Airing Tuesdays at 9 p.m., CW’s “Melrose Place” is a remake series of Fox’s “Melrose Place” from the 90s. However, the new “Melrose Place” is an updated version as it uses more current dialogue, fashion and music. Beginning earlier this fall, the show features young adults living in an upscale part of Los Angeles and depicts their struggles.
Medical student Lauren (Stephanie Jacobsen) struggles financially, couple Jonah (Michael Rady) and Riley (Jessica Lucas) have problems deciding marriage in their long-term relationship, and manipulative tenant Sydney Andrews (Laura Leighton) threatens to evict Ella (Katie Cassidy) from her apartment.
The series starts out with the murder of Sydney followed by the suspicion and scrutiny of other characters. The storyline jumps around between the lives of seven individuals, similar to shows like “Gossip Girl.”
The story, focusing on seven main protagonists, never leaves the show with a boring moment. “Melrose Place” is the typical CW show that shows the flashy, ostentatious lifestyles of these aspiring young adults.
The show seems too advanced in the plot. For example, a handsome man at the hospital sees Lauren’s financial struggle and instantly solicits sexual favors. Jonah, a filmmaker, accidentally films a man cheating on his wife. For the cover up, Jonah gains a deal for his future career as well as an added bonus.
The script includes some cheesy dialogue that is fake and forced. For example, most 25-year-old young adults would not be so cheery in saying “That’s what friends are for.” Despite the tacky and quick plot, the show has some potential.
The dilemmas these individuals face, although incomparable to most experiences, force the viewer to keep watching because they are suspenseful and relatable.
Would you rather receive $100,000 and a full-fledged career ahead of you or turn in a man for adultery? Are you willing to sacrifice your virginity and morals in order to get what you have always wanted for your entire life?
The murder of Sydney Andrews at the beginning of the first episode builds an aura of mystery that keeps the viewer wanting to know what happens next.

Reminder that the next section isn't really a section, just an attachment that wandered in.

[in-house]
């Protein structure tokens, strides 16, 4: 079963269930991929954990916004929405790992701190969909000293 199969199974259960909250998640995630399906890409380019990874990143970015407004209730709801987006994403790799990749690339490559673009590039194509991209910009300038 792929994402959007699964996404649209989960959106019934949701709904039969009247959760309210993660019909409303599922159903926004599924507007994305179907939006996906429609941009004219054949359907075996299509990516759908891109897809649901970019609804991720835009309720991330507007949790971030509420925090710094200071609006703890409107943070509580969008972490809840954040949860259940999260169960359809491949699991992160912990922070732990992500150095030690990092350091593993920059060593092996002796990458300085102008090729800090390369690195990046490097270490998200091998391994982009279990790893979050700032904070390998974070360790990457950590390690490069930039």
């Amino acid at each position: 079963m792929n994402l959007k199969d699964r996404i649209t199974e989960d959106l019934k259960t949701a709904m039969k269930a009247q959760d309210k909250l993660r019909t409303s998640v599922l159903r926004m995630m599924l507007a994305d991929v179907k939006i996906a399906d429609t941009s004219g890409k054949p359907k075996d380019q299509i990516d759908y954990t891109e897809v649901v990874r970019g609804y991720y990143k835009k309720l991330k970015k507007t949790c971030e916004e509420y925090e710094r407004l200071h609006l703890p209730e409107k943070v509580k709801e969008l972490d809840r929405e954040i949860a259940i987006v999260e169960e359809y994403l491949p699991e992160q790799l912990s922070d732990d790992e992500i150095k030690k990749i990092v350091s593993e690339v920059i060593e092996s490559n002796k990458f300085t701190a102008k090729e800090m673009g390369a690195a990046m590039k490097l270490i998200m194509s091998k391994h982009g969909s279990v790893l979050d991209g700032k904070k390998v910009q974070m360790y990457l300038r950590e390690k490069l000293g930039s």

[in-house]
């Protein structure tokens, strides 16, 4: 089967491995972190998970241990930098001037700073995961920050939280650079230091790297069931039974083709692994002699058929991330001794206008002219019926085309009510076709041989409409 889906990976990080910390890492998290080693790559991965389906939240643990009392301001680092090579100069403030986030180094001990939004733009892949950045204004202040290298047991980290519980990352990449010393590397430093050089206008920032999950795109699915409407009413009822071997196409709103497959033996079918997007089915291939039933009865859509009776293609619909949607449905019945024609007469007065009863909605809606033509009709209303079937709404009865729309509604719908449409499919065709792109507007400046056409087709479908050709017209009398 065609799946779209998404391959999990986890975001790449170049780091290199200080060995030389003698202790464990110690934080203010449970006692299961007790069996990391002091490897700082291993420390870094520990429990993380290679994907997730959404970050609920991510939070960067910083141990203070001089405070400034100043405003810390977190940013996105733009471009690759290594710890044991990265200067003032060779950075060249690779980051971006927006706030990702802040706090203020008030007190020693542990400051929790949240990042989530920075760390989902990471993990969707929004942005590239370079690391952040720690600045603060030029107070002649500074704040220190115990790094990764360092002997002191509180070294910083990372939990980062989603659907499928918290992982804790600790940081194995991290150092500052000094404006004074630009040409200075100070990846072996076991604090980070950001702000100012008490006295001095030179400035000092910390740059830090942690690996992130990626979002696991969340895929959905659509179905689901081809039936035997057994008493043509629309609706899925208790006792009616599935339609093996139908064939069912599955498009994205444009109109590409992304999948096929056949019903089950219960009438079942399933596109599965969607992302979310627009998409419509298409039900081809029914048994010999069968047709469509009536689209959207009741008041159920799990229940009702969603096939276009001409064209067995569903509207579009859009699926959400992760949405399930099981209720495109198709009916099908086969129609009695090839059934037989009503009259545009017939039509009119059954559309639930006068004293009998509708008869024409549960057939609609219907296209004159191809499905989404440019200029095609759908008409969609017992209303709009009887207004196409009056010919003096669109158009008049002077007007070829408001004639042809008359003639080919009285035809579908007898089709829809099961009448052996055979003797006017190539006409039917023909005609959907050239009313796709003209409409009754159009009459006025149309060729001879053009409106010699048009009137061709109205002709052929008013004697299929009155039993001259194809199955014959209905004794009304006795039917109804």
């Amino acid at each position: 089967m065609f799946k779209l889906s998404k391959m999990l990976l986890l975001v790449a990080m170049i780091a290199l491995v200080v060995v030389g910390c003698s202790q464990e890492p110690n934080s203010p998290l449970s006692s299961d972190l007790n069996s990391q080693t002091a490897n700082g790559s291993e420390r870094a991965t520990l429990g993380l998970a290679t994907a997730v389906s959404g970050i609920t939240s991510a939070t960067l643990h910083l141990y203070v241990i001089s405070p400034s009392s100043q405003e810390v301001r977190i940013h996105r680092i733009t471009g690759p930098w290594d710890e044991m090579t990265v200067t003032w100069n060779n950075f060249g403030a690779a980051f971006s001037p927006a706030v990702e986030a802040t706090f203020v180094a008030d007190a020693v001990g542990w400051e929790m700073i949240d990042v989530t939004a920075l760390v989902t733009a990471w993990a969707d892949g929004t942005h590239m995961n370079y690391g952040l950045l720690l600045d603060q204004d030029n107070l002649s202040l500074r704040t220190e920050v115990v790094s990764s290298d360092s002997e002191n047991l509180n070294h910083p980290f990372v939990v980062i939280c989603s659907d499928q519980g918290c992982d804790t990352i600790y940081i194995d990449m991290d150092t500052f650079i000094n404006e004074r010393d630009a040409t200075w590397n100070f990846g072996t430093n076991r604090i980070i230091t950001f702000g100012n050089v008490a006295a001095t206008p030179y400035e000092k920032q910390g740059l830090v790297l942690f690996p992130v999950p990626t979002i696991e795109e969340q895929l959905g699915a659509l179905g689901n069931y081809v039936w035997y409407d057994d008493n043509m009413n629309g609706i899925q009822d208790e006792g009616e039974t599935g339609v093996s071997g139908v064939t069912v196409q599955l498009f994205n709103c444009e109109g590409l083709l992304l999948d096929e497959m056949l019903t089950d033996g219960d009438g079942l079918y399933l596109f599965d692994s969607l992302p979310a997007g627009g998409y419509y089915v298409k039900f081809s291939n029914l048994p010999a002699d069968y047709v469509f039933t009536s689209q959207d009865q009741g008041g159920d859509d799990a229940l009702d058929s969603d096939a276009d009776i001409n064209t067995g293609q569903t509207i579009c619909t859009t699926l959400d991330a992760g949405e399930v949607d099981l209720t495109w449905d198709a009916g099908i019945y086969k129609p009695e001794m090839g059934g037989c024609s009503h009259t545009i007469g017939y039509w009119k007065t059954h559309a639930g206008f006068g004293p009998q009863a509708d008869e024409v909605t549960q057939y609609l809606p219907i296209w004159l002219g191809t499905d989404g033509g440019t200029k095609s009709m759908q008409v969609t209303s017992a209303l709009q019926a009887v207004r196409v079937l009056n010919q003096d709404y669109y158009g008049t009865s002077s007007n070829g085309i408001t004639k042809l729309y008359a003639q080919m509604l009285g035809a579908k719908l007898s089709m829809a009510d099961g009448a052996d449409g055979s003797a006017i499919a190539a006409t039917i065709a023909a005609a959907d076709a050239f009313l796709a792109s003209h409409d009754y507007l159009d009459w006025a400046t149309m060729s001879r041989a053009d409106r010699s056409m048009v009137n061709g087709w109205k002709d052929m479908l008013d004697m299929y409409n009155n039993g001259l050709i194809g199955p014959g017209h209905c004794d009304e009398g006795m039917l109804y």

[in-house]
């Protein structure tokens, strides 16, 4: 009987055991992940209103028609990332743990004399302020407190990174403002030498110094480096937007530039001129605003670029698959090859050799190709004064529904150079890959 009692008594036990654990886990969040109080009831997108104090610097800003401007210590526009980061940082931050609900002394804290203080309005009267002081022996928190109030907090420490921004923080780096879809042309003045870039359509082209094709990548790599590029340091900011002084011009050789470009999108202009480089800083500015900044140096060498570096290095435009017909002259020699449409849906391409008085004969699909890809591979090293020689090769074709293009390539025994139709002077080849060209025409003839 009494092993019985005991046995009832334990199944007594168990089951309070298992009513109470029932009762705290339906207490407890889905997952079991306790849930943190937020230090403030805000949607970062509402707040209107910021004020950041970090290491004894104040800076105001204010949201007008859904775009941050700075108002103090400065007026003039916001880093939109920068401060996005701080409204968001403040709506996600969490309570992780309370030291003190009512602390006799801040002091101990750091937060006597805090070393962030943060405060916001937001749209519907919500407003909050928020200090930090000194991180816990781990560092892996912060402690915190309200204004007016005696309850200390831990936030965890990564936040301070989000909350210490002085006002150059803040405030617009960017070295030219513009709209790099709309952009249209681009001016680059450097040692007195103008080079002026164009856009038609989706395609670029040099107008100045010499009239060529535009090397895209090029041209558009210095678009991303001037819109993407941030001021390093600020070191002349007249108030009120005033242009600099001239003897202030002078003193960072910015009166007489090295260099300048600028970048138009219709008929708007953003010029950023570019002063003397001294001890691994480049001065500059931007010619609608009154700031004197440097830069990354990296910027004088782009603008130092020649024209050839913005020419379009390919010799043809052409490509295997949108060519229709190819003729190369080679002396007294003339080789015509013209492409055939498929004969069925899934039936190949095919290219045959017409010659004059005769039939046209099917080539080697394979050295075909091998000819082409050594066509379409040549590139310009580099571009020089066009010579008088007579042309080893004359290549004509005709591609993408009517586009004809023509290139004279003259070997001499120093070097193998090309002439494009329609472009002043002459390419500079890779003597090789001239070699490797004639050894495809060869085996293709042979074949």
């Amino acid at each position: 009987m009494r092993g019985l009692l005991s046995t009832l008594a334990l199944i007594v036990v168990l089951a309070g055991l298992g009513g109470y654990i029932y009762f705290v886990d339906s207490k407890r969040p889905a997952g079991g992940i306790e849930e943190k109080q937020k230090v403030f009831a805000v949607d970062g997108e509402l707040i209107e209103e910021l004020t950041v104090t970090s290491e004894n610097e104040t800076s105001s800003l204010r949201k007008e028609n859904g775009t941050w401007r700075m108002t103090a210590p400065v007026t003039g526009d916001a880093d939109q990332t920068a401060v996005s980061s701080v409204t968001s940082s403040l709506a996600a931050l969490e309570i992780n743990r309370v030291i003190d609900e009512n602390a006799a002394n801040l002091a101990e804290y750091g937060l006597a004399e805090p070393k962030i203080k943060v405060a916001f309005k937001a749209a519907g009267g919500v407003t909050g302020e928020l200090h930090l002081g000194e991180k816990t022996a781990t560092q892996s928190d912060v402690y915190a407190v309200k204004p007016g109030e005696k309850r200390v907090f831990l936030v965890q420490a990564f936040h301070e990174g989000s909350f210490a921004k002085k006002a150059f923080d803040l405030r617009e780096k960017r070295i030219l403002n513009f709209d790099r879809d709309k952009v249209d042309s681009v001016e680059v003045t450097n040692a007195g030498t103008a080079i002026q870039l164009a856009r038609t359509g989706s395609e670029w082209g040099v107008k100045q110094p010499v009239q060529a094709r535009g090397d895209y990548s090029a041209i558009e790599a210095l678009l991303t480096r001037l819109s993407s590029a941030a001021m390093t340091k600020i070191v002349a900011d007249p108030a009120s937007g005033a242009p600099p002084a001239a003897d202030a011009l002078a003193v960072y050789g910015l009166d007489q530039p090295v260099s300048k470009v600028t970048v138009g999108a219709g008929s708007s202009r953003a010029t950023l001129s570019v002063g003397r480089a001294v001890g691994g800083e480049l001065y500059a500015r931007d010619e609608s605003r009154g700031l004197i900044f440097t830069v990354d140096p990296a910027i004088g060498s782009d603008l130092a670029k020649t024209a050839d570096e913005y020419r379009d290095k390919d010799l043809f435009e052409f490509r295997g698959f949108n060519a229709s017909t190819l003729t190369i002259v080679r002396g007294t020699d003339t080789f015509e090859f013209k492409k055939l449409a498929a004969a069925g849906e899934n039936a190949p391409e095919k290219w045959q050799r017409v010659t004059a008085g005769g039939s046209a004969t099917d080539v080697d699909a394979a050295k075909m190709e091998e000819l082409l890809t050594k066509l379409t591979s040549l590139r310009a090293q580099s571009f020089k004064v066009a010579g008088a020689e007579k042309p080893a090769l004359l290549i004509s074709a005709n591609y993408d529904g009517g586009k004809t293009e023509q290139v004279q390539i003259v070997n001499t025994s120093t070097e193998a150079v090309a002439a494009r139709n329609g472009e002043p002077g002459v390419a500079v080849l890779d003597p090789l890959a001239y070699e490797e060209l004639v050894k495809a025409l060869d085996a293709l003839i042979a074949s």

Suspense: 3 out of 5
Story: 3.5 out of 5
Acting: 2.5 out of 5
The Vampire Diaries
Airing Thursdays at 8 p.m. on the CW, this drama starts off with a car crash late at night, in which two people car fall victim to a blood-sucking vampire.
Elena Gilbert (Nina Dobrev), the protagonist of the show, loses her parents in a car accident four months prior. As a result of the accident, she struggles with her emotions and attempts to convince herself that she is doing fine. On the other hand, her brother Jeremy (Steven McQueen) abuses drugs as his coping mechanism. The new talk of the town, disguised vampire Stefan Salvatore (Paul Wesley), instantly sets his eyes on Elena.
The cheesiness of their first encounter and their discussions about a relationship with true “passion” are unbearable. The way he creepily stares at Elena is just like the way Edward Cullen looks at Bella in “Twilight.”
Nevertheless, their relationship builds despite a lack of communication. Stefan struggles to hide his vampire side while trying to gain the honesty and trust that he needs from Elena.
The main issue of the series is that Stefan’s brother Damon (Ian Somerhalder) enjoys antagonizing Stefan and wants Elena’s blood.
The show overall is one that will not retain many viewers. The problem is that there is nothing interesting to look forward to. The viewer knows the evil Damon will cause problems for this small town of Mystic Falls, Virginia, and it has all been seen before.
Viewers know that in the end Stefan will be happy with Elena, that Damon will either die or become a better vampire, Jeremy will try to stop abusing drugs, and Elena will come to some epiphany that will allow her to move on from her parents’ deaths.
Although the original novels of “The Vampire Diaries” were released prior to “Twilight,” the recent “Twilight” frenzy has overshadowed “Vampire Diaries.” “Twilight” does a better job of putting the story together. “Vampire Diaries” has striking allusions to how Bella from “Twilight” struggles with the relationship she has with her parents, the secret of her vampire boyfriend and the evil vampire James who wishes to suck her blood. “Vampire Diaries” has even cheesier dialogue, worse acting and a less successful plot. Students have all seen the vampire story before; another one is unnecessary.
Suspense: 3 out of 5
Story: 2 out of 5
Acting: 3.5 out of 5